Prototype of the Geriatric Syndrome

I am writing this editorial after finishing our falls prevention clinic at the Toronto Western Hospital. Falls are the prototype of the classic geriatric syndrome, in which one cause is rarely the issue but rather a substantial number of possible contributing factors are found. However, it is a rare older patient who does not have some musculoskeletal disorder as one of the predisposing conditions for falls. One of my patients today had severe osteoarthritis of her knees as well as painful feet with bunions and corns that contributed to her falls. As I have mentioned before on these pages, mobility is an essential quality of life issue for older adults, and so I am always excited when our issue focuses on musculoskeletal disorders.

We have several superb articles on our theme in this issue. The common topic of “Crystal-induced Arthritis” is tackled by Dr. Ian Tsang and Dr. Simon Huang, while Dr. R. Martinez-Galliano, L. Burke, and Dr. Bob McCormack delineate “An Active Approach to the Treatment of Frozen Shoulder.” We seldom appreciate how much we rely on our shoulder’s range of motion until we lose it! Our continuing education article this month is on the most common of the inflammatory arthritides. The article “Rheumatoid Arthritis among Older Adults” is by the distinguished rheumatologist, Dr. Arthur Bookman. For a variety of reasons, some people get much better care for their arthritis than others, something which theoretically should not happen in a country with universal health care. The reasons for this disturbing occurrence are discussed in the article “How to Make Sure Your Patient with Osteoarthritis Gets the Best Care” by Dr. Cornelia Borkhoff and Dr. Gillian Hawker.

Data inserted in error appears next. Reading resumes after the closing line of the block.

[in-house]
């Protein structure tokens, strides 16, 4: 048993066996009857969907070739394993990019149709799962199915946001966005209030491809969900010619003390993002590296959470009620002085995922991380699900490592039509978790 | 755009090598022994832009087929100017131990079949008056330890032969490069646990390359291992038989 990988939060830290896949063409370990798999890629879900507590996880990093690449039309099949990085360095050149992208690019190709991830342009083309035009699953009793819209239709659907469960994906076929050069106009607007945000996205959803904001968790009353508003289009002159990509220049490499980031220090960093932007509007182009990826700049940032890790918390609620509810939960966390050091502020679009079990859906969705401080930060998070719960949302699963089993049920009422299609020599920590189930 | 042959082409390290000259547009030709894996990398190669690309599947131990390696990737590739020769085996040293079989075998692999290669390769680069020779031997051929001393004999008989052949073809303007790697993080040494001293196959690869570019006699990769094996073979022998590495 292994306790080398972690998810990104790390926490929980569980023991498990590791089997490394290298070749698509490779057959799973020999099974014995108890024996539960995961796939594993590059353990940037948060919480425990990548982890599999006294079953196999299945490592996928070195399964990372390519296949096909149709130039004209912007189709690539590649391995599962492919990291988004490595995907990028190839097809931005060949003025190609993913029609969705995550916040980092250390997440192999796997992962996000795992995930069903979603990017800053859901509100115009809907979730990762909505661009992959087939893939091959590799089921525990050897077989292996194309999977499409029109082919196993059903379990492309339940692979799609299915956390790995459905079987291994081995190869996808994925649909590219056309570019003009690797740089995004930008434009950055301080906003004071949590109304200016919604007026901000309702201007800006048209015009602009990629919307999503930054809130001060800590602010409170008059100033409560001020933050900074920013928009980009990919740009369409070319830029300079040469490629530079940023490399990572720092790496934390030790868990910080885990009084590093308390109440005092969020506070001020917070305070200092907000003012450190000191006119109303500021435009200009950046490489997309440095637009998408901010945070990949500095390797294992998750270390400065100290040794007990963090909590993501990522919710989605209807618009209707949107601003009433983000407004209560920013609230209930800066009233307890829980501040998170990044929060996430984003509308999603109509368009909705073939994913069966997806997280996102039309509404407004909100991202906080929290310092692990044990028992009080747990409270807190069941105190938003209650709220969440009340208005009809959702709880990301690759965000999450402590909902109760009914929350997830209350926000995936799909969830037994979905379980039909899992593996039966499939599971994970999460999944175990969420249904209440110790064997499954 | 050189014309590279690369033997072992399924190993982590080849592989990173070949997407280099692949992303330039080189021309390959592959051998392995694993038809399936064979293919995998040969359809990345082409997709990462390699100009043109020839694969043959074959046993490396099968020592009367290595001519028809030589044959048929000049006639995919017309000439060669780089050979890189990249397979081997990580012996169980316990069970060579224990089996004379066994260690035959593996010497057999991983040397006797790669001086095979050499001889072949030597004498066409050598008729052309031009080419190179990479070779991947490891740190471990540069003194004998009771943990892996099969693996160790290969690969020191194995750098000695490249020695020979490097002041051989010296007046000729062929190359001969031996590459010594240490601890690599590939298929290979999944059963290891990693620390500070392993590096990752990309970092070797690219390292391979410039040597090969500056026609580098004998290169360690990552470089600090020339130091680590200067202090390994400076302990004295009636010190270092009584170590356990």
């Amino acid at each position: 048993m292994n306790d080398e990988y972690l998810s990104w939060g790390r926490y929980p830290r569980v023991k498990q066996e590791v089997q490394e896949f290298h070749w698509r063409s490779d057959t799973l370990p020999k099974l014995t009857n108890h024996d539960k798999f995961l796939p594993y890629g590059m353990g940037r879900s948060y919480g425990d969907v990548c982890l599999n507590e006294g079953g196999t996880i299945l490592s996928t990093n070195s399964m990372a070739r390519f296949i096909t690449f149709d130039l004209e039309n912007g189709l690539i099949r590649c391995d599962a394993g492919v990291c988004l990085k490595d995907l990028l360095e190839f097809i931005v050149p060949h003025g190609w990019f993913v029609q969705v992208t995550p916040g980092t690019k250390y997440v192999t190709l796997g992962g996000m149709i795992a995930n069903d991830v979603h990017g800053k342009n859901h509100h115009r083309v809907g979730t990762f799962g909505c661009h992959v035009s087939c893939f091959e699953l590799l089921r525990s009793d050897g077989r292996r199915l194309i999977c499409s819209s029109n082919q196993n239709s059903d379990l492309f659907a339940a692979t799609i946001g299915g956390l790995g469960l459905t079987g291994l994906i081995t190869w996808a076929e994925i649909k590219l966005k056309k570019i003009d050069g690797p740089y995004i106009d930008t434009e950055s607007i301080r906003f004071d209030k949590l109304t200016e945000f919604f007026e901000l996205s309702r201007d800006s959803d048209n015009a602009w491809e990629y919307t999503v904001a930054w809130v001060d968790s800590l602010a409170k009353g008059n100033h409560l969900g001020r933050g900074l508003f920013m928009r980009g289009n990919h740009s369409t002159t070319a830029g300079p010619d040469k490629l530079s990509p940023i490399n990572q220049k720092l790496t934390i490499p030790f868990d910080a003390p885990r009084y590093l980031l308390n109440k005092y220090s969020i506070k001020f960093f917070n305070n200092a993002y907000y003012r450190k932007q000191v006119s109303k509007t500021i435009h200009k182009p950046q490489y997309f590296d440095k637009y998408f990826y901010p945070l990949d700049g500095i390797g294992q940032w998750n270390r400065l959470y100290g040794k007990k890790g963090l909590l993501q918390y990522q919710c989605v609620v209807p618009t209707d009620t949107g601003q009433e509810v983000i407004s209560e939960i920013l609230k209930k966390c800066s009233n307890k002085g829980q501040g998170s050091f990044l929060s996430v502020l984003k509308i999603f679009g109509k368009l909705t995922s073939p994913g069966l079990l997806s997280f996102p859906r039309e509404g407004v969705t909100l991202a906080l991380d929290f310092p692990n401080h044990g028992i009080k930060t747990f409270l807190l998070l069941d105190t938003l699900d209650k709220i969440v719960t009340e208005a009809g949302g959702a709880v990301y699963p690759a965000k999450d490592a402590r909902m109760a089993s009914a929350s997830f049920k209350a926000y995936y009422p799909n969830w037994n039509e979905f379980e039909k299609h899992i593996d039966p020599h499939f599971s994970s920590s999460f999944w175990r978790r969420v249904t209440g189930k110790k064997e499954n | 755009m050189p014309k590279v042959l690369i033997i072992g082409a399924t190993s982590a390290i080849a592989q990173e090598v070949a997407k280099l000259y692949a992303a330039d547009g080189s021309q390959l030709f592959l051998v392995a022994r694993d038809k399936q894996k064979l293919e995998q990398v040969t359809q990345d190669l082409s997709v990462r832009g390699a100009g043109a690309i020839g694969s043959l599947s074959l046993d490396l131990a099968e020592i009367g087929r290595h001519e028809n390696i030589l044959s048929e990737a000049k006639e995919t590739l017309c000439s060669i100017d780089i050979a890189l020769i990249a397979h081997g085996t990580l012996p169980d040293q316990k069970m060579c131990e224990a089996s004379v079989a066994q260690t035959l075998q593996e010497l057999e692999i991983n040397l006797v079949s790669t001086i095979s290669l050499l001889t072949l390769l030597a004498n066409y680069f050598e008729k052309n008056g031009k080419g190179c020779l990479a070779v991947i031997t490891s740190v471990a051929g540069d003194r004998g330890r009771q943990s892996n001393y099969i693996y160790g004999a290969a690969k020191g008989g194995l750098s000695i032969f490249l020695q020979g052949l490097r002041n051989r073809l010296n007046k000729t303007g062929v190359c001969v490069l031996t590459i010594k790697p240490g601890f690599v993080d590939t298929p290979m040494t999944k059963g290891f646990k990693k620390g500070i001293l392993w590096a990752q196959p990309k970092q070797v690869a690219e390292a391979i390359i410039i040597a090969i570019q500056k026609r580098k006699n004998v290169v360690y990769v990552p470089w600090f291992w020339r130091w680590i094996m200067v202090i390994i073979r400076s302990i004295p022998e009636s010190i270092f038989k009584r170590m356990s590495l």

As usual, we have a range of articles on other geriatric topics. The article “An Update on Prostate Cancer among Older Men” is by Dr. Michel Carmel, a researcher with our partner association, the Canadian Society for the Study of the Aging Male. Our cardiovascular column is on “Treatment of Hypertension in Older Adults” by Dr. W.S. Aronow, a prolific contributor both to our journal and the peer reviewed medical literature. Our psychology of aging column this month is called “Personality Traits: Stability and Change with Age” and is written by Drs. Antonio Terraciano, Robert McCrae, and Paul Costa, Jr. Our dementia column is on a topic that has become an important topic both for stroke neurologists and dementia experts, namely “Post-stroke Dementia among Older Adults.” It is written by Dr. Aleksandra Klimkowicz-Mrowiec.

Enjoy this issue,
Barry Goldlist